Festive lights dazzle a corner of Caister

PUBLISHED: 09:59 02 December 2011

The home of Barry and Jane Cockrill in Caister is decorated ready for Christmas. Barry with Liam Greita

The home of Barry and Jane Cockrill in Caister is decorated ready for Christmas. Barry with Liam Greita

Archant © 2011

LIGHTS, more lights and just a few more lights...action! And its shimmering showtime in a quiet Caister cul-de-sac.

Barry Cockrill has been fine-tuning the dazzling festive display he has been working on since August while the rest of us were sunning ourselves - culminating in a grand community switch-on for friends, family and neighbours in Kipling Close.

By all accounts, cheering children watched open-mouthed while mince-pie munching grown-ups sipped their mulled wine.

And while it wasn’t the kind of 
switch-on that sees the mayor or local panto celebrity flick the switch there was still an air of expectation as Mr Cockrill flicked not one, but four, switches - his home suddenly transformed into a sparkling Christmas spectacle.

Meanwhile a white flurry of snow from this year’s latest addition - a snow machine - spread the magic of Christmas all across the front garden.

Delighted neighbour Patricia West said his efforts, which included providing drinks and food, and a “real” Santa with a gift for every child, epitomised the season of goodwill.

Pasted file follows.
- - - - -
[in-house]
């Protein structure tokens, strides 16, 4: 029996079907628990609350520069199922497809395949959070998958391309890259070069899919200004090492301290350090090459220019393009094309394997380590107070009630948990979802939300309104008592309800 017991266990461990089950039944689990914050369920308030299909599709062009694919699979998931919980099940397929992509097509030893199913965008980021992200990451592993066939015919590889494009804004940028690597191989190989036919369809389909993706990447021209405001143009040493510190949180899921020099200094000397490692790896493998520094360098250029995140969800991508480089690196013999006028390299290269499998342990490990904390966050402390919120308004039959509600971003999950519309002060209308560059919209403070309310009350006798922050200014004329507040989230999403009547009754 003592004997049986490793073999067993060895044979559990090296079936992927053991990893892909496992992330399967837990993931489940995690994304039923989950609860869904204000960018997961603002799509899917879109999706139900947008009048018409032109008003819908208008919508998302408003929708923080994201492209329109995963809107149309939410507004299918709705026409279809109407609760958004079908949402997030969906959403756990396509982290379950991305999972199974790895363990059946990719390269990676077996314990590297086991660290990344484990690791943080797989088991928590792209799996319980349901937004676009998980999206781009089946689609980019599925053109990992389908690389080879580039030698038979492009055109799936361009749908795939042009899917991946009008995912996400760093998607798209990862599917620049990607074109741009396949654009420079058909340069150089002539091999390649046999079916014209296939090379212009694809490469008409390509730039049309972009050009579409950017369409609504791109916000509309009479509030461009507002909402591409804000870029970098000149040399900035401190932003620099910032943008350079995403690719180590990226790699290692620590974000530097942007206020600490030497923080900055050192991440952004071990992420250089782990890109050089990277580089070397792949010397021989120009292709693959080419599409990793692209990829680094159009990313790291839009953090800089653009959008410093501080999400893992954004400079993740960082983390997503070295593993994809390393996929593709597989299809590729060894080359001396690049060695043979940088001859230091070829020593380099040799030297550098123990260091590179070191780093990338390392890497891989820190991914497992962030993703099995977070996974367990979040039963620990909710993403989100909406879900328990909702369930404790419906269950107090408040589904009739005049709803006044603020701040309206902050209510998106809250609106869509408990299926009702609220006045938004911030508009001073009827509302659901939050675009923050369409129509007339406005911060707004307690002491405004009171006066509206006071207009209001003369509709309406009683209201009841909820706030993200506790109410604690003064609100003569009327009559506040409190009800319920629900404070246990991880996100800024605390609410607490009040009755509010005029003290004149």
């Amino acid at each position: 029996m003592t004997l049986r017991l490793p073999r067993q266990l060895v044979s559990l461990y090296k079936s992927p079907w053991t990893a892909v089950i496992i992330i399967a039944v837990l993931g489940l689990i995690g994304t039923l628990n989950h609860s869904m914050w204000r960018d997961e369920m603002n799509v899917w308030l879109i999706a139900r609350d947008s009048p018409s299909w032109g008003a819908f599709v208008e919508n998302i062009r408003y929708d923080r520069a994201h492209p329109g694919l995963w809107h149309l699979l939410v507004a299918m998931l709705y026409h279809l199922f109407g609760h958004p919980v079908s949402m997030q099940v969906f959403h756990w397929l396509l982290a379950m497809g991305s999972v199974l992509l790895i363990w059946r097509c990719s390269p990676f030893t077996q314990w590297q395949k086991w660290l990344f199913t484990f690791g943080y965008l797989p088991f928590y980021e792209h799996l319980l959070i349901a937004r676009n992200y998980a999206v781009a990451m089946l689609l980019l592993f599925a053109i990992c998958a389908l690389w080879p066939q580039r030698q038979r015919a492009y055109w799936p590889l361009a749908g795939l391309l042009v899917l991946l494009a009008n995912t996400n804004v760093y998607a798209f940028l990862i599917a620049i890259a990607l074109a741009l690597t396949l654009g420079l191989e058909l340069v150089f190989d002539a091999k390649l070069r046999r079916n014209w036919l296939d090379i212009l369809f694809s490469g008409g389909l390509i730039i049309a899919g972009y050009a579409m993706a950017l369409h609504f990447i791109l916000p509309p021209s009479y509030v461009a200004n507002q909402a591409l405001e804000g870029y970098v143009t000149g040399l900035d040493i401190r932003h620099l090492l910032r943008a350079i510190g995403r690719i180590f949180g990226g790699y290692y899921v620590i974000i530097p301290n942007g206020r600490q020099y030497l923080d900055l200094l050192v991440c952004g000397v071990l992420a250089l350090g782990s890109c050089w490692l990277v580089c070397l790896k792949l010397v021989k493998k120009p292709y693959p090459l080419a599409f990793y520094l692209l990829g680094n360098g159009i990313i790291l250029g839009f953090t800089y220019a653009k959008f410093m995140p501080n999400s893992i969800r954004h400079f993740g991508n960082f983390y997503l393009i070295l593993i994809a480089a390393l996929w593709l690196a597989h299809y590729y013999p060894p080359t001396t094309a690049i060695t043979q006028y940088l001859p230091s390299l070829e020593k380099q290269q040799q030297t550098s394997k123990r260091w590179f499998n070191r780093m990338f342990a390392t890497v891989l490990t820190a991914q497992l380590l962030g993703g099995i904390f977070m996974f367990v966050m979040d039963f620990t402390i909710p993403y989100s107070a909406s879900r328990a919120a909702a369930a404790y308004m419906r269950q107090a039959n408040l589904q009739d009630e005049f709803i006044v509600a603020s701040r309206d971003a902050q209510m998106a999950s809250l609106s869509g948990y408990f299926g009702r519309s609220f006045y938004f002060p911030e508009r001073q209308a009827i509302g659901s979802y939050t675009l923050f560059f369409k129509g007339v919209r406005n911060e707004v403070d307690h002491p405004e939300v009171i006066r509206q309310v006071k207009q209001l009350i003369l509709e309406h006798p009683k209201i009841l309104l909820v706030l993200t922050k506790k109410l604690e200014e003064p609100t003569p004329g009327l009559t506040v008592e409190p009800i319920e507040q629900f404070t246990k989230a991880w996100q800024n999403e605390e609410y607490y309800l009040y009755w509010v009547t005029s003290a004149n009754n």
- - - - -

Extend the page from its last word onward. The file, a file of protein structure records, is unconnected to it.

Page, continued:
“He is the biggest hearted bloke you could imagine,” she said.

“Each year it just gets bigger and better. I’m surprised the national grid doesn’t dip when he switches on.”

Mr Cockrill, 65, of Great Yarmouth Glass, said it started with a rope light and a few reindeer just eight years ago - and had just snowballed.

On Sunday a crowd of around 70 gathered for the annual switch-on - a week earlier than usual because family were visiting from Germany.

“I just love Christmas,” he said. “And because the company shuts down it’s the only time I can be at home with the children.”

Mr Cockrill and his wife Jane have four grown-up children between them and five grandchildren who all adore the lights.

He has been working on the display since the August bank holiday - setting aside time every weekend to fix the strings of mainly white lights and illuminated figures in their proper places.

Tucked away in a quiet street with few passers-by the only people to benefit are family, friends and neighbours. But their enjoyment more than makes up for the effort, he says.

And as for the cost of keeping all those bulbs burning - “I simply don’t look,” he says.

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